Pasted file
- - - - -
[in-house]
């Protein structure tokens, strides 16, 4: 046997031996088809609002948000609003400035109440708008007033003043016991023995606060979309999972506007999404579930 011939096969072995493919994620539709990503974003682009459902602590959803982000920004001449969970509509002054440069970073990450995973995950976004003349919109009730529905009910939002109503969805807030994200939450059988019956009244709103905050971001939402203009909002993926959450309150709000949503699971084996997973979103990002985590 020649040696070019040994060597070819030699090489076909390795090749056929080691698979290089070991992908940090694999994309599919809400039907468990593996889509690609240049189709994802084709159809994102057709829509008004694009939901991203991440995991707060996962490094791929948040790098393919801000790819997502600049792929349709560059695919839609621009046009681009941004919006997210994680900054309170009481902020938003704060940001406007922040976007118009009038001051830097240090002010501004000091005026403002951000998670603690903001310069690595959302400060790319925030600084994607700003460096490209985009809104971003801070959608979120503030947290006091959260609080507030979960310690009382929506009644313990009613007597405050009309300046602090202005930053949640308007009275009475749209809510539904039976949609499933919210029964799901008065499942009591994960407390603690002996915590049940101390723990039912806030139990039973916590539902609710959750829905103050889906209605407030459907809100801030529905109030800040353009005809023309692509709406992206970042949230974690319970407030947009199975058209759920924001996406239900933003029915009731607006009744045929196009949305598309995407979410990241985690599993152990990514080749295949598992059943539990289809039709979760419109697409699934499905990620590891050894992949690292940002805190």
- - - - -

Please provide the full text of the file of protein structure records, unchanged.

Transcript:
[in-house]
């Protein structure tokens, strides 16, 4: 046997031996088809609002948000609003400035109440708008007033003043016991023995606060979309999972506007999404579930 011939096969072995493919994620539709990503974003682009459902602590959803982000920004001449969970509509002054440069970073990450995973995950976004003349919109009730529905009910939002109503969805807030994200939450059988019956009244709103905050971001939402203009909002993926959450309150709000949503699971084996997973979103990002985590 020649040696070019040994060597070819030699090489076909390795090749056929080691698979290089070991992908940090694999994309599919809400039907468990593996889509690609240049189709994802084709159809994102057709829509008004694009939901991203991440995991707060996962490094791929948040790098393919801000790819997502600049792929349709560059695919839609621009046009681009941004919006997210994680900054309170009481902020938003704060940001406007922040976007118009009038001051830097240090002010501004000091005026403002951000998670603690903001310069690595959302400060790319925030600084994607700003460096490209985009809104971003801070959608979120503030947290006091959260609080507030979960310690009382929506009644313990009613007597405050009309300046602090202005930053949640308007009275009475749209809510539904039976949609499933919210029964799901008065499942009591994960407390603690002996915590049940101390723990039912806030139990039973916590539902609710959750829905103050889906209605407030459907809100801030529905109030800040353009005809023309692509709406992206970042949230974690319970407030947009199975058209759920924001996406239900933003029915009731607006009744045929196009949305598309995407979410990241985690599993152990990514080749295949598992059943539990289809039709979760419109697409699934499905990620590891050894992949690292940002805190």